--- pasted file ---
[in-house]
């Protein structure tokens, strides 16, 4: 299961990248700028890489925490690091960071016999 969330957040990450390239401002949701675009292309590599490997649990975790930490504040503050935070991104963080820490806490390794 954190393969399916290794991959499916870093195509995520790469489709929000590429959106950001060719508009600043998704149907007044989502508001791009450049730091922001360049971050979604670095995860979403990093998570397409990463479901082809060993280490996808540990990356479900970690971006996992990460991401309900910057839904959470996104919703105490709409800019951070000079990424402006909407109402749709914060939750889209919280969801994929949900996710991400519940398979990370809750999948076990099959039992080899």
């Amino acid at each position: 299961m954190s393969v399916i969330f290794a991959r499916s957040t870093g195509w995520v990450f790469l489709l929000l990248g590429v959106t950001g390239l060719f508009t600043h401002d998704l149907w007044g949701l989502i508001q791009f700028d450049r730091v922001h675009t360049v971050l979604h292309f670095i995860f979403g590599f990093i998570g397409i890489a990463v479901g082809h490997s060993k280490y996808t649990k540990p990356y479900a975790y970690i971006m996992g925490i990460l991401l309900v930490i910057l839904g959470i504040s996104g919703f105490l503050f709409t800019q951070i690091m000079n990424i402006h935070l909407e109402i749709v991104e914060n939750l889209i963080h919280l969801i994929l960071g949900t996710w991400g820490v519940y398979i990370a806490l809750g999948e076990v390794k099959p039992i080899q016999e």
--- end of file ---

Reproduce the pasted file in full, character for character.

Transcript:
[in-house]
């Protein structure tokens, strides 16, 4: 299961990248700028890489925490690091960071016999 969330957040990450390239401002949701675009292309590599490997649990975790930490504040503050935070991104963080820490806490390794 954190393969399916290794991959499916870093195509995520790469489709929000590429959106950001060719508009600043998704149907007044989502508001791009450049730091922001360049971050979604670095995860979403990093998570397409990463479901082809060993280490996808540990990356479900970690971006996992990460991401309900910057839904959470996104919703105490709409800019951070000079990424402006909407109402749709914060939750889209919280969801994929949900996710991400519940398979990370809750999948076990099959039992080899």
């Amino acid at each position: 299961m954190s393969v399916i969330f290794a991959r499916s957040t870093g195509w995520v990450f790469l489709l929000l990248g590429v959106t950001g390239l060719f508009t600043h401002d998704l149907w007044g949701l989502i508001q791009f700028d450049r730091v922001h675009t360049v971050l979604h292309f670095i995860f979403g590599f990093i998570g397409i890489a990463v479901g082809h490997s060993k280490y996808t649990k540990p990356y479900a975790y970690i971006m996992g925490i990460l991401l309900v930490i910057l839904g959470i504040s996104g919703f105490l503050f709409t800019q951070i690091m000079n990424i402006h935070l909407e109402i749709v991104e914060n939750l889209i963080h919280l969801i994929l960071g949900t996710w991400g820490v519940y398979i990370a806490l809750g999948e076990v390794k099959p039992i080899q016999e």